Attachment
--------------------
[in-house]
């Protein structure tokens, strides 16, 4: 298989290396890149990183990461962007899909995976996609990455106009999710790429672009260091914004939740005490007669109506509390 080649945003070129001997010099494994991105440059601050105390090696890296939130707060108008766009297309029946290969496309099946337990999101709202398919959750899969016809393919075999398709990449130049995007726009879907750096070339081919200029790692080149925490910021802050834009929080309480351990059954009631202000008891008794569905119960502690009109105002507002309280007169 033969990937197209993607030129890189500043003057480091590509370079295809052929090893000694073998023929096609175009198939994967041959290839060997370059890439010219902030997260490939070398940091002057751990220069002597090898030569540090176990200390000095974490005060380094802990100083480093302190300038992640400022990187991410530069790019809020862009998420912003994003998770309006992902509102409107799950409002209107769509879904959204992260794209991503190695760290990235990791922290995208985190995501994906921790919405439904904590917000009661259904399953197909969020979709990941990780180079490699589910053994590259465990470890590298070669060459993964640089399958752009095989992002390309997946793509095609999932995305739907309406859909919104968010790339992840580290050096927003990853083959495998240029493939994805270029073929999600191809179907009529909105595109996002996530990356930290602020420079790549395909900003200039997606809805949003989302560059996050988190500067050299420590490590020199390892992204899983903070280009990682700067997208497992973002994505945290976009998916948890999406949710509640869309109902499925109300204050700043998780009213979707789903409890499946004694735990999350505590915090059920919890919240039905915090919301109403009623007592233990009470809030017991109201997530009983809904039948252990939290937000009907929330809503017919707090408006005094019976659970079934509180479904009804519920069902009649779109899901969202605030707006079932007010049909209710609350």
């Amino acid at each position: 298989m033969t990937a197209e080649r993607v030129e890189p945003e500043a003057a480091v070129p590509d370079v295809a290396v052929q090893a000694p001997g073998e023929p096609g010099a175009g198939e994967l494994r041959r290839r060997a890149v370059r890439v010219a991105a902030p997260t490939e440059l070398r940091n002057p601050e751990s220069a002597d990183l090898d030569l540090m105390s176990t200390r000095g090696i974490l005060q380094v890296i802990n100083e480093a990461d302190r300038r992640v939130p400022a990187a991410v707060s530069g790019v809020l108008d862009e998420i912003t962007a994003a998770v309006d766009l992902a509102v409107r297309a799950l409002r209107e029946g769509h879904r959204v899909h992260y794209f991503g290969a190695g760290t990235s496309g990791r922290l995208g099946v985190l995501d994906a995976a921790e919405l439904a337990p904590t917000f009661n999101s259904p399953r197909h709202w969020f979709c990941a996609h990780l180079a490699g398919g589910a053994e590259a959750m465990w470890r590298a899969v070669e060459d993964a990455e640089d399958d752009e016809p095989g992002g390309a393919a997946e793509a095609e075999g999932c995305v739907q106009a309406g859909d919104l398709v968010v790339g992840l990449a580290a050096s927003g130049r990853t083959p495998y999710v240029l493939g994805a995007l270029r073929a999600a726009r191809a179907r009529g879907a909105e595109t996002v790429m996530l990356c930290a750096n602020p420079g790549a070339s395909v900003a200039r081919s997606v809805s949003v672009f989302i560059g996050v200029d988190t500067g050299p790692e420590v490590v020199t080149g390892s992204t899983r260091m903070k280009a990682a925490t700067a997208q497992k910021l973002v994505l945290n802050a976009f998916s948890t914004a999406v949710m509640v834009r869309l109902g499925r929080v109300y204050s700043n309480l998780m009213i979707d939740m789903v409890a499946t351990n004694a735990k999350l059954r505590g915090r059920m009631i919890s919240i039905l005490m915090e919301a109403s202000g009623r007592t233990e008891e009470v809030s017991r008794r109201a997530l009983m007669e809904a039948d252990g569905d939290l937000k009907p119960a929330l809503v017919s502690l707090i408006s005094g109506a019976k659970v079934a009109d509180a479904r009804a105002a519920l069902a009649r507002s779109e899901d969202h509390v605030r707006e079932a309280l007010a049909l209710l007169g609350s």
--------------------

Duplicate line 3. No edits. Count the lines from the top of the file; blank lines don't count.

């Amino acid at each position: 298989m033969t990937a197209e080649r993607v030129e890189p945003e500043a003057a480091v070129p590509d370079v295809a290396v052929q090893a000694p001997g073998e023929p096609g010099a175009g198939e994967l494994r041959r290839r060997a890149v370059r890439v010219a991105a902030p997260t490939e440059l070398r940091n002057p601050e751990s220069a002597d990183l090898d030569l540090m105390s176990t200390r000095g090696i974490l005060q380094v890296i802990n100083e480093a990461d302190r300038r992640v939130p400022a990187a991410v707060s530069g790019v809020l108008d862009e998420i912003t962007a994003a998770v309006d766009l992902a509102v409107r297309a799950l409002r209107e029946g769509h879904r959204v899909h992260y794209f991503g290969a190695g760290t990235s496309g990791r922290l995208g099946v985190l995501d994906a995976a921790e919405l439904a337990p904590t917000f009661n999101s259904p399953r197909h709202w969020f979709c990941a996609h990780l180079a490699g398919g589910a053994e590259a959750m465990w470890r590298a899969v070669e060459d993964a990455e640089d399958d752009e016809p095989g992002g390309a393919a997946e793509a095609e075999g999932c995305v739907q106009a309406g859909d919104l398709v968010v790339g992840l990449a580290a050096s927003g130049r990853t083959p495998y999710v240029l493939g994805a995007l270029r073929a999600a726009r191809a179907r009529g879907a909105e595109t996002v790429m996530l990356c930290a750096n602020p420079g790549a070339s395909v900003a200039r081919s997606v809805s949003v672009f989302i560059g996050v200029d988190t500067g050299p790692e420590v490590v020199t080149g390892s992204t899983r260091m903070k280009a990682a925490t700067a997208q497992k910021l973002v994505l945290n802050a976009f998916s948890t914004a999406v949710m509640v834009r869309l109902g499925r929080v109300y204050s700043n309480l998780m009213i979707d939740m789903v409890a499946t351990n004694a735990k999350l059954r505590g915090r059920m009631i919890s919240i039905l005490m915090e919301a109403s202000g009623r007592t233990e008891e009470v809030s017991r008794r109201a997530l009983m007669e809904a039948d252990g569905d939290l937000k009907p119960a929330l809503v017919s502690l707090i408006s005094g109506a019976k659970v079934a009109d509180a479904r009804a105002a519920l069902a009649r507002s779109e899901d969202h509390v605030r707006e079932a309280l007010a049909l209710l007169g609350s």